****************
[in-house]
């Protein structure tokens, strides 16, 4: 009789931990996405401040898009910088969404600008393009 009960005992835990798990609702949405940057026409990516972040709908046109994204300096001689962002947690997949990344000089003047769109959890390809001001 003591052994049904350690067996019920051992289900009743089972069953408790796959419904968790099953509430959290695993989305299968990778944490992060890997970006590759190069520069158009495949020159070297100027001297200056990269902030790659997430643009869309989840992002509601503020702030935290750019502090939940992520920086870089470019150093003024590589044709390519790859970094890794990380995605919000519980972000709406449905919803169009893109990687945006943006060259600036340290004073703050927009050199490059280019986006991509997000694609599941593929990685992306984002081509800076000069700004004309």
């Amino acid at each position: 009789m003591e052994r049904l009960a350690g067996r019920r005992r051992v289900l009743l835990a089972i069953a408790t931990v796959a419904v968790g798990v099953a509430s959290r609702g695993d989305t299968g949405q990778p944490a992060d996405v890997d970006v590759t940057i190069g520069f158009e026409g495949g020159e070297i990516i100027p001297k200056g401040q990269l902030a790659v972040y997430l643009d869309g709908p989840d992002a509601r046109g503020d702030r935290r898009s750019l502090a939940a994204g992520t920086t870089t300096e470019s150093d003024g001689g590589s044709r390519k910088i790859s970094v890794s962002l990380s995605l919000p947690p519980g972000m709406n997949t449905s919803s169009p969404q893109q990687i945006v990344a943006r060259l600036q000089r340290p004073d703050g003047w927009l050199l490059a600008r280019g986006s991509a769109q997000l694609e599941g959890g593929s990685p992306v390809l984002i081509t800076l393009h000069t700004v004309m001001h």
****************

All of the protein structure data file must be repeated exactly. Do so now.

[in-house]
């Protein structure tokens, strides 16, 4: 009789931990996405401040898009910088969404600008393009 009960005992835990798990609702949405940057026409990516972040709908046109994204300096001689962002947690997949990344000089003047769109959890390809001001 003591052994049904350690067996019920051992289900009743089972069953408790796959419904968790099953509430959290695993989305299968990778944490992060890997970006590759190069520069158009495949020159070297100027001297200056990269902030790659997430643009869309989840992002509601503020702030935290750019502090939940992520920086870089470019150093003024590589044709390519790859970094890794990380995605919000519980972000709406449905919803169009893109990687945006943006060259600036340290004073703050927009050199490059280019986006991509997000694609599941593929990685992306984002081509800076000069700004004309």
């Amino acid at each position: 009789m003591e052994r049904l009960a350690g067996r019920r005992r051992v289900l009743l835990a089972i069953a408790t931990v796959a419904v968790g798990v099953a509430s959290r609702g695993d989305t299968g949405q990778p944490a992060d996405v890997d970006v590759t940057i190069g520069f158009e026409g495949g020159e070297i990516i100027p001297k200056g401040q990269l902030a790659v972040y997430l643009d869309g709908p989840d992002a509601r046109g503020d702030r935290r898009s750019l502090a939940a994204g992520t920086t870089t300096e470019s150093d003024g001689g590589s044709r390519k910088i790859s970094v890794s962002l990380s995605l919000p947690p519980g972000m709406n997949t449905s919803s169009p969404q893109q990687i945006v990344a943006r060259l600036q000089r340290p004073d703050g003047w927009l050199l490059a600008r280019g986006s991509a769109q997000l694609e599941g959890g593929s990685p992306v390809l984002i081509t800076l393009h000069t700004v004309m001001h």